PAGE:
Metal nanoparticles host localized plasmon excitations that allow the manipulation of optical fields at the nanoscale. Despite the availability of several techniques for imaging plasmons, direct access into the symmetries of these excitations remains elusive, thus hindering progress in the development of applications. Here, we present a combination of angle-, polarization-, and space-resolved cathodoluminescence spectroscopy methods to selectively access the symmetry and degeneracy of plasmonic states in lithographically fabricated gold nanoprisms. We experimentally reveal and spatially map degenerate states of multipole plasmon modes with nanometer spatial resolution and further provide recipes for resolving optically dark and out-of-plane modes. Full-wave simulations in conjunction with a simple tight-binding model explain the complex plasmon structure in these particles and reveal intriguing mode-symmetry phenomena. Our approach introduces systematics for a comprehensive symmetry characterization of plasmonic states in high-symmetry nanostructures.

Polarization Conversion Effect in Biological and Synthetic Photonic Diamond Structures

X. Wu, F.L. Rodríguez-Gallegos, M. Heep, B. Schwind, G. Li, H. Fabritius, G. von Freymann, J. Förstner, Advanced Optical Materials (2018)

Polarization of light is essential for some living organisms and many optical applications. Here, an orientation dependent polarization conversion effect is reported for light reflected from diamond‐structure‐based photonic crystals (D‐structure) inside the scales of a beetle, the weevil Entimus imperialis. When linearly polarized light propagates along its 〈100〉 directions, the D‐structure behaves analogous to a half‐wave plate in reflection but based on a different mechanism. The D‐structure rotates the polarization direction of linearly polarized light, and reflects circularly polarized light of both handednesses without changing it. This polarization effect is different from circular dichroism occurring in chiral biological photonic structures discovered before. The structural origin of this effect is symmetry breaking inside D‐structure's unit cell. This finding demonstrates that natural photonic structures can exploit multiple functionalities inherent to the design principles of their structural organization. Aiming at transferring the inherent polarization effect of the biological D‐structure to technically realizable materials, three simplified biomimetic structural models are derived and it is theoretically demonstrated that they retain the effect. Out of these structures, functioning woodpile structure prototypes are fabricated.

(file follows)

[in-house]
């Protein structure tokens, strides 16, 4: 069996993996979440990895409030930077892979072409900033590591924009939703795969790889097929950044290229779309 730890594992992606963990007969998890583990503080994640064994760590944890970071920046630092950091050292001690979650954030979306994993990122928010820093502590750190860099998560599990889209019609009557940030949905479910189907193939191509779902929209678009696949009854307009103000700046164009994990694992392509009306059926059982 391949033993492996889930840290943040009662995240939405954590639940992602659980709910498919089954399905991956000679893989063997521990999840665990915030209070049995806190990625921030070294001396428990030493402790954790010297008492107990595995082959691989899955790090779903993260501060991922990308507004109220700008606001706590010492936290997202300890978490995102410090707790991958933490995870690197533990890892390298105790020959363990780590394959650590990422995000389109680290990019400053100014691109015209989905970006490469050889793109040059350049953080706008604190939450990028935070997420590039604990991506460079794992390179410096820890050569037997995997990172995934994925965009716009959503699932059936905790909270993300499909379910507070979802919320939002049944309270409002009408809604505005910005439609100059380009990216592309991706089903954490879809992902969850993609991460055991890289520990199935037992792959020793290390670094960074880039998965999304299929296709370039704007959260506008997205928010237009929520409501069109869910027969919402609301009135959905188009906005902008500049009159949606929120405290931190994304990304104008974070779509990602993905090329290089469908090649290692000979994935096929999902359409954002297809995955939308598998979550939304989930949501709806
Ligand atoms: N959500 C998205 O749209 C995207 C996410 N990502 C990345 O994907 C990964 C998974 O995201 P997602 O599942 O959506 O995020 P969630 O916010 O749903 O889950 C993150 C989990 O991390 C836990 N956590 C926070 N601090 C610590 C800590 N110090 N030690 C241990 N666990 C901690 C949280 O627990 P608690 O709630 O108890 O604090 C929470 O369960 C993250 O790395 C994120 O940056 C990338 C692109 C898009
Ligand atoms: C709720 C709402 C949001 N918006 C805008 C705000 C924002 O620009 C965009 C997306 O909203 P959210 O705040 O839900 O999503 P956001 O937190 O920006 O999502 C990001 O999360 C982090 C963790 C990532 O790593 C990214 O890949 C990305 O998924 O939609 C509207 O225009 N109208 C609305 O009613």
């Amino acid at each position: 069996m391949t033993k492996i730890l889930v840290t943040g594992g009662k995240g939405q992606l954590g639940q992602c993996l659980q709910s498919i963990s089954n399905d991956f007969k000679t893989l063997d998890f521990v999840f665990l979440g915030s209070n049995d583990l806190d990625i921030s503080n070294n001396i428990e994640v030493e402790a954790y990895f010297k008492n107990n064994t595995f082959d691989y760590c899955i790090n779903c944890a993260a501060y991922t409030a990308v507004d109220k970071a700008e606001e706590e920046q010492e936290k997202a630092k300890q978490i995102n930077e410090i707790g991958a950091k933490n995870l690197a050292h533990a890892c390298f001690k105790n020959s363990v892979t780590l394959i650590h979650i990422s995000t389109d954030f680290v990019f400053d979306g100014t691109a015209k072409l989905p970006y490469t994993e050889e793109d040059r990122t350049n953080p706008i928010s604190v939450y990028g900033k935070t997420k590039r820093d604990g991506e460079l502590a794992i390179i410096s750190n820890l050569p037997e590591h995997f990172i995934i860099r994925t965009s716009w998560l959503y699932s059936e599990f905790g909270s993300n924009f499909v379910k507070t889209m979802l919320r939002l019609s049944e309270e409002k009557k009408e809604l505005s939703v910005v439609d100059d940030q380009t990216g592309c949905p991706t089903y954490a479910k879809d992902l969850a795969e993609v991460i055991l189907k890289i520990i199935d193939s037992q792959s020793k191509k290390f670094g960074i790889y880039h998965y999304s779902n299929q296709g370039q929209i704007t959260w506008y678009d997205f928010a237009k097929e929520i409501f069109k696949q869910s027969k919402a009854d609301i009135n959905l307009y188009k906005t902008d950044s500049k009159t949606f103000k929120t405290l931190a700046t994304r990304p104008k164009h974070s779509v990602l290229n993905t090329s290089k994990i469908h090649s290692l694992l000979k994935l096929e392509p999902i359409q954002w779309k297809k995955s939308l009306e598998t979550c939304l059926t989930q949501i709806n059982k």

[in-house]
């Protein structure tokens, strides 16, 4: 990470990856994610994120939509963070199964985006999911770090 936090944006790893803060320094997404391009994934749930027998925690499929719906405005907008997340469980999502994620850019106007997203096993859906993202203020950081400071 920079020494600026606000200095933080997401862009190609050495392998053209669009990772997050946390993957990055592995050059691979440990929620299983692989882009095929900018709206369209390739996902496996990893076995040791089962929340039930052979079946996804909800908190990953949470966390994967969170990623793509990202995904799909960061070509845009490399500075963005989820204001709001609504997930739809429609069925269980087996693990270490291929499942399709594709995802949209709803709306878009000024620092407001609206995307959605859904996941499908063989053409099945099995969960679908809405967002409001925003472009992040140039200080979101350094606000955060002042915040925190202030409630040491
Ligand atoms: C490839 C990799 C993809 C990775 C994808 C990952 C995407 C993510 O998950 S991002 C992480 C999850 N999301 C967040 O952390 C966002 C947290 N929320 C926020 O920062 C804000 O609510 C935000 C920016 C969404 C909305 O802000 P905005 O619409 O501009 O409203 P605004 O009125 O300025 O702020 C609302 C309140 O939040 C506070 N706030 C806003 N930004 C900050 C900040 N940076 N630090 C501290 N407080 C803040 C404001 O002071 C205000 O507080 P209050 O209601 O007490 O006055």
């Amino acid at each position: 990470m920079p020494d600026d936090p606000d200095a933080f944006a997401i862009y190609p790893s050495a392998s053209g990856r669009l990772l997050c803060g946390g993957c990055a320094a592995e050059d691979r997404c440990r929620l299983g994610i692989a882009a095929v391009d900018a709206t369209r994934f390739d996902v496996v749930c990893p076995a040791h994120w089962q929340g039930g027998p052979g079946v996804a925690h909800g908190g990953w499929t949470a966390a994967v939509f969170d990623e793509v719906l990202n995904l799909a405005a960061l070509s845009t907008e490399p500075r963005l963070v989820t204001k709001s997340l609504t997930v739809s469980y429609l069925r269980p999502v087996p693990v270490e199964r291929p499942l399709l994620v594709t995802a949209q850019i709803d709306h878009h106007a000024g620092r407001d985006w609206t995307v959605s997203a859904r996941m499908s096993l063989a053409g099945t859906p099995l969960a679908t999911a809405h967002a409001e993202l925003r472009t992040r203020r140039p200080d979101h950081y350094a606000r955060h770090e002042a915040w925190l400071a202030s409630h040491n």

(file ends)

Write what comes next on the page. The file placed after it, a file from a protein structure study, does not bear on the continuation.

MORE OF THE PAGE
Max number of publications reached - all publications can be found in our Research Infomation System.

Open list in Research Information System

Head of the group

Prof. Dr. Jens Förstner

Theoretical Electrical Engineering

Jens Förstner
+49 5251 60-3013
+49 5251 60-3524

Office hours:

During lecture-free time on request. On vacation from 8.3.-30.3.2019.

TET courses & projects

Course Portfolio

SoSe 2016: Courses, Projects

WS 2016/2017: Courses, Projects

SoSe 2017: CoursesProjects

WS 2017/2018: CoursesProjects

SoSe 2018: CoursesProjects

WS 2018/2019: CoursesProjects

SoSe 2019 (current): Courses, Projects

Frequently asked questions (FAQ)